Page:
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Music Symbols and Musical Bars

The Music symbols and musical bars page is part 12 in a 31 part series on musical notation and basic music theory. All of the music symbols we are learning in this course sit on staves which we have talked about. The staves are divided into measures or musical bars. These terms mean the same thing.

A measure is counted from the beginning of the song to the first vertical line. From there on the space between each vertical line is called a measure or a bar. Each vertical line indicates another measure or bar.


Music Symbols

How many measures are there in the following traditional song, Aura Lee?

If you said 8 measures than you are correct :-)

Let's break down each measure to make sure we understand.


*measure 1-4 quarter notes
*measure 2-2 quarter notes, 1 half note
*measure 3-4 quarter notes
*measure 4-1 whole note


*measure 5-4 quarter notes
*measure 6-2 quarter notes, 1 half note
*measure 7-4 quarter notes
*measure 8-1 whole note

*The last measure always ends in a double bar line

Measures or bars came into use when we began counting the meter or time signature in music. They generally organize beats into groups of 2s, 3s and 4s. We will discuss what meters and time signatures are and we’ll look at a variety of them.

Measures are numbered to allow musicians to communicate what measure they would like to practice again with the band or orchestra. I love being able to call out to musicians that I'm playing with, sections of songs that need work.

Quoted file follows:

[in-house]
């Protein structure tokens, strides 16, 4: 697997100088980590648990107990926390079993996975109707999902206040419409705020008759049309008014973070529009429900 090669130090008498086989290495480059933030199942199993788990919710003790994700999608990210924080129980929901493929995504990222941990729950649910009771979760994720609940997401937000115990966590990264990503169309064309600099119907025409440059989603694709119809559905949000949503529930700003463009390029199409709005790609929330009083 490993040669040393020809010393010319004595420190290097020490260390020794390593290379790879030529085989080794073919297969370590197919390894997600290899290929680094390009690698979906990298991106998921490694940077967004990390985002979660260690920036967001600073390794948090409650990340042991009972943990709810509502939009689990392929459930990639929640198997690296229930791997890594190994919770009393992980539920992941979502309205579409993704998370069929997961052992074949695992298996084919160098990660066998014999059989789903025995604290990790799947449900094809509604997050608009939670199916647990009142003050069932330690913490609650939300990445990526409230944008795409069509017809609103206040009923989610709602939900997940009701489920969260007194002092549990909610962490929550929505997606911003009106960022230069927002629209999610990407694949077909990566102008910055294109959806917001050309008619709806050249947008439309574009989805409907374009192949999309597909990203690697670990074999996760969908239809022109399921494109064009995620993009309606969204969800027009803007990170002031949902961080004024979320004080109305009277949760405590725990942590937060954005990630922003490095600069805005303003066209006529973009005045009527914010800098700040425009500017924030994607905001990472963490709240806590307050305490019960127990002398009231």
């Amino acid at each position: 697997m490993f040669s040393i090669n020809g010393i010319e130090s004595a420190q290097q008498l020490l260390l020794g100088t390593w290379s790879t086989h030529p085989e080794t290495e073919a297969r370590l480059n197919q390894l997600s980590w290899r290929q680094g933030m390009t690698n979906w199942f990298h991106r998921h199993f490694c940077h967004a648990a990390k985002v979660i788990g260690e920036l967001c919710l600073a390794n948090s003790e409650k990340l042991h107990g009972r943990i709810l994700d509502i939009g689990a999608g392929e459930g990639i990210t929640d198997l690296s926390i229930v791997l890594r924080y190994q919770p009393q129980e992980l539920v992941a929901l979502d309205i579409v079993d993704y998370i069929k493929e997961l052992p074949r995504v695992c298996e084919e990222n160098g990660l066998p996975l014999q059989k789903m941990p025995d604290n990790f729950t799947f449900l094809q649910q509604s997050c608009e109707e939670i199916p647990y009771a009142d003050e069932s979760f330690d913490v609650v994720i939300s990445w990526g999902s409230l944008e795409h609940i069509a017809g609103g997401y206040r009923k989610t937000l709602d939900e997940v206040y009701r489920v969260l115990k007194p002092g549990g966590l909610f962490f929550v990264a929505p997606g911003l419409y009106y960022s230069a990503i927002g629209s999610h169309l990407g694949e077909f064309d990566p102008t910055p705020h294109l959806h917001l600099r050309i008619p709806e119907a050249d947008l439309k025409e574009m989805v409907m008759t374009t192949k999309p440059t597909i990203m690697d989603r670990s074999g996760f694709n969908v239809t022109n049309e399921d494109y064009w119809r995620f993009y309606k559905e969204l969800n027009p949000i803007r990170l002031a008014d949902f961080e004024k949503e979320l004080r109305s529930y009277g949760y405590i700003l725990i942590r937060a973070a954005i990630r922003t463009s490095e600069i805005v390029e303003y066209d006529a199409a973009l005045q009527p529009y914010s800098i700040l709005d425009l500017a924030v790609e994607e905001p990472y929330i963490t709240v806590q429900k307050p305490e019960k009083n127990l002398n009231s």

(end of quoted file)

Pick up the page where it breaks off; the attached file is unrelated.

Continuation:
Composers find bars invaluable in their composing. Not all songwriters notate their songs on sheet music. Many just write down their lyrics and just memorize what notes they sing and play on guitar. However, most songwriters would be able to tell you how many bars there are in a particular verse, chorus or bridge section in one of their songs.

NOTE: You may have heard of the 12 bar blues. It's a 12 measure pattern that repeats over and over again for a whole song. The melody is sung or played for the first time through the form. Then musicians take turns “soloing over the form.”

After which the band returns to repeat the melody again. Many jazz arrangements work the same way. Again, knowledge of measures and musical bars allows these musicians to know where they are in the form.

Now, let's take a look at music tempo!

Continue to Part 13, Music Tempo

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